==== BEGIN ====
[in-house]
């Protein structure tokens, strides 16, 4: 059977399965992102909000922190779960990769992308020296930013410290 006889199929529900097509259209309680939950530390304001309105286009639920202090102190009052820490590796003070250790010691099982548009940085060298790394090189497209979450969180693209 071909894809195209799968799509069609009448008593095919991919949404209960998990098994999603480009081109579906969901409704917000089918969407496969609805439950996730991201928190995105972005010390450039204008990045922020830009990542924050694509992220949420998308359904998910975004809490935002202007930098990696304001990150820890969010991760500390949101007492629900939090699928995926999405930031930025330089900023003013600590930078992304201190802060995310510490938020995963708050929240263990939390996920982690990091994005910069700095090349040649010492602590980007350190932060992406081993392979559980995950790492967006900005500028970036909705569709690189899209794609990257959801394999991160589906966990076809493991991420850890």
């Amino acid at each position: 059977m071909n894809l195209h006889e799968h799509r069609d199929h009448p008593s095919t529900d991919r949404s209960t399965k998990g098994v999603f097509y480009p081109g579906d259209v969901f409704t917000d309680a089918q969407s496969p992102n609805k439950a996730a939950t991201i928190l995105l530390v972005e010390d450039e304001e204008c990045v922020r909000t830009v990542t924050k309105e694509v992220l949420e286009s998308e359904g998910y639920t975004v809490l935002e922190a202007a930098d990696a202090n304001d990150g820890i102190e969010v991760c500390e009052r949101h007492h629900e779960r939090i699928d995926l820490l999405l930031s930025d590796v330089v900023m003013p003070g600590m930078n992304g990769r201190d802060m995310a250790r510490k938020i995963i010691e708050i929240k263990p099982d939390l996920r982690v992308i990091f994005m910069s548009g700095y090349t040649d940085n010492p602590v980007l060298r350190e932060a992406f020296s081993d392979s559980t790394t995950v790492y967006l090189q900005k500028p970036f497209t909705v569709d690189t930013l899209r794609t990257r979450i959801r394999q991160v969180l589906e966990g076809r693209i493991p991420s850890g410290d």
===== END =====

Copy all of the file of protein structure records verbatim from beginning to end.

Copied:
[in-house]
């Protein structure tokens, strides 16, 4: 059977399965992102909000922190779960990769992308020296930013410290 006889199929529900097509259209309680939950530390304001309105286009639920202090102190009052820490590796003070250790010691099982548009940085060298790394090189497209979450969180693209 071909894809195209799968799509069609009448008593095919991919949404209960998990098994999603480009081109579906969901409704917000089918969407496969609805439950996730991201928190995105972005010390450039204008990045922020830009990542924050694509992220949420998308359904998910975004809490935002202007930098990696304001990150820890969010991760500390949101007492629900939090699928995926999405930031930025330089900023003013600590930078992304201190802060995310510490938020995963708050929240263990939390996920982690990091994005910069700095090349040649010492602590980007350190932060992406081993392979559980995950790492967006900005500028970036909705569709690189899209794609990257959801394999991160589906966990076809493991991420850890």
């Amino acid at each position: 059977m071909n894809l195209h006889e799968h799509r069609d199929h009448p008593s095919t529900d991919r949404s209960t399965k998990g098994v999603f097509y480009p081109g579906d259209v969901f409704t917000d309680a089918q969407s496969p992102n609805k439950a996730a939950t991201i928190l995105l530390v972005e010390d450039e304001e204008c990045v922020r909000t830009v990542t924050k309105e694509v992220l949420e286009s998308e359904g998910y639920t975004v809490l935002e922190a202007a930098d990696a202090n304001d990150g820890i102190e969010v991760c500390e009052r949101h007492h629900e779960r939090i699928d995926l820490l999405l930031s930025d590796v330089v900023m003013p003070g600590m930078n992304g990769r201190d802060m995310a250790r510490k938020i995963i010691e708050i929240k263990p099982d939390l996920r982690v992308i990091f994005m910069s548009g700095y090349t040649d940085n010492p602590v980007l060298r350190e932060a992406f020296s081993d392979s559980t790394t995950v790492y967006l090189q900005k500028p970036f497209t909705v569709d690189t930013l899209r794609t990257r979450i959801r394999q991160v969180l589906e966990g076809r693209i493991p991420s850890g410290d």